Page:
The major science journals are growing increasingly hard left politically. The prestigious journal Science, in particular, has swallowed progressive ideology–including supporting the “nature rights” movement. The rights of nature–which include geological features–are generally defined as the right to “exist, persist, maintain and regenerate its vital cycles, structure, functions and its processes in evolution.” Nature is, of course, not sentient. So, this campaign is really about granting environmental extremists legal standing to enforce their policy desires through litigation as legal guardians serving nature’s best interests. But the movement has a problem. It is clearly ideological rather than rational. So now, three law professors and a biologist writing in Science urge scientists to promote the agenda by giving courts a scientific pretext to enforce nature rights laws, or even, impose the Read More ›
In a recent article, Professor Robert J. Marks reported how artificial intelligence (AI) systems had made false reports or gave dangerous advice: Prof. Marks suggested that instead of having government grow even bigger trying to “regulate” AI systems such as ChatGPT: How about, instead, a simple law that makes companies that release AI responsible for what their AI does? Doing so will open the way for both criminal and civil lawsuits. Strict Liability for AI-Caused Harms Prof. Marks has a point. Making AI-producing companies responsible for their software’s actions is feasible using two existing legal ideas. The best known such concept is strict liability. Under general American law, strict liability exists when a defendant is liable for committing an action Read More ›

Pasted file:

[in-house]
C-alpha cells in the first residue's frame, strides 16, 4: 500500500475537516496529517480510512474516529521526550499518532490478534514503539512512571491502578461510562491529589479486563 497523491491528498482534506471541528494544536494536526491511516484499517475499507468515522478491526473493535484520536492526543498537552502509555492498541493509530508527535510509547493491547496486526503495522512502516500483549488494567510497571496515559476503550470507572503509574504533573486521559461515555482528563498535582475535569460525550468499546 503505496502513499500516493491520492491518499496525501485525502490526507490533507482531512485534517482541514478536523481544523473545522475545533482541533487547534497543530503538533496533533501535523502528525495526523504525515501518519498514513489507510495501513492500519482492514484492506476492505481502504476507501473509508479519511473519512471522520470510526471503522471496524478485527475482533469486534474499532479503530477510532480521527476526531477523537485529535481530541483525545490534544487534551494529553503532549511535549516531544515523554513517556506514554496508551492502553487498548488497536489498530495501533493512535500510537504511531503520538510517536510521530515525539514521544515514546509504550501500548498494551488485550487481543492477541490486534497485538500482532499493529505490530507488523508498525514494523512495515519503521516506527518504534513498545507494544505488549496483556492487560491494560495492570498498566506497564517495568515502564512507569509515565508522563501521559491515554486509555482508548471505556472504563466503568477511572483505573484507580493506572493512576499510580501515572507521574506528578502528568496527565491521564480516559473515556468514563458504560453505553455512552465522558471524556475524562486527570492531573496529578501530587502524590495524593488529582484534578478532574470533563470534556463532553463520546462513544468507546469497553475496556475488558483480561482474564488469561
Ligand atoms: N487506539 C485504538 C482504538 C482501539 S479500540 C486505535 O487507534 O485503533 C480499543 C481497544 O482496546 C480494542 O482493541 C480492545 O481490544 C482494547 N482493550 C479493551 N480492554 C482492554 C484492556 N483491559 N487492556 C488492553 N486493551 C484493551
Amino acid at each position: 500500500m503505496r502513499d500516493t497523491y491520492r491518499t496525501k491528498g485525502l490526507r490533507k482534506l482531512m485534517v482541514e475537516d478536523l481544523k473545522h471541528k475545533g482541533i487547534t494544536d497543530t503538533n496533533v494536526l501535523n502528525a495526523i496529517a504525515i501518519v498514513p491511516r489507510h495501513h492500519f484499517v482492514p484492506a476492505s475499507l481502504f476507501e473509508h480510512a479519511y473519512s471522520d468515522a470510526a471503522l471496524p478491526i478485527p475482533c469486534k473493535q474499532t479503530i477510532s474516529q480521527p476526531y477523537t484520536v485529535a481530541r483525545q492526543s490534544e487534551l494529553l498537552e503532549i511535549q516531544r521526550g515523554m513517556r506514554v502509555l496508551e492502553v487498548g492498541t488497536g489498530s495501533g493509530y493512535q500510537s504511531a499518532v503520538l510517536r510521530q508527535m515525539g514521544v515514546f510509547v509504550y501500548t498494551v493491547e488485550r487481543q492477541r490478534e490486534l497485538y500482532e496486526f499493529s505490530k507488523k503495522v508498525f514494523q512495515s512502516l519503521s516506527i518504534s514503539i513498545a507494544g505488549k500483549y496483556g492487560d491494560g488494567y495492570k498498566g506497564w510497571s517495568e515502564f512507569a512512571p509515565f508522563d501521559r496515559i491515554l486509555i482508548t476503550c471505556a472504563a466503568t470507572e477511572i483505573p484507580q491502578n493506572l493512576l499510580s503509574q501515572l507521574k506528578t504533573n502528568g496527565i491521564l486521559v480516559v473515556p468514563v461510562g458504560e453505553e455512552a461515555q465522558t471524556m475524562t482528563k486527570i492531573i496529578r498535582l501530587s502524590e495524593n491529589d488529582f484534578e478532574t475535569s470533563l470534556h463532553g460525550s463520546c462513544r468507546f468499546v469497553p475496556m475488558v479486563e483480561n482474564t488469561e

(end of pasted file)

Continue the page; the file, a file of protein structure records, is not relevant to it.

Artificial intelligence can give unintended and dangerous advice. What is the best way to keep things like the following from happening? ChatGPT falsely reported on a claim of sexual harassment that was never made against me on a trip that never occurred while I was on a faculty where I never taught. ChatGPT relied on a cited Post article that was never written and quotes a statement that was never made by the newspaper. Who’s responsible for these actions? How can AI be controlled to assure such careless responses are eliminated? Read on and you’ll see the answer is obvious. Attorney and Bradley Center Fellow Richard W. Stevens has talked about legal options of Professor Turley in a defamation lawsuit. But what about the Read More ›
One Superior Court judge has warned that many cases don’t come down to information alone, which is all AI can do. Law professor David DeWolf also expresses concern about increasing dependence upon law—a form of coercion—to regulate human behavior, a choice that is irrelevant to the growth of AI in the courtroom.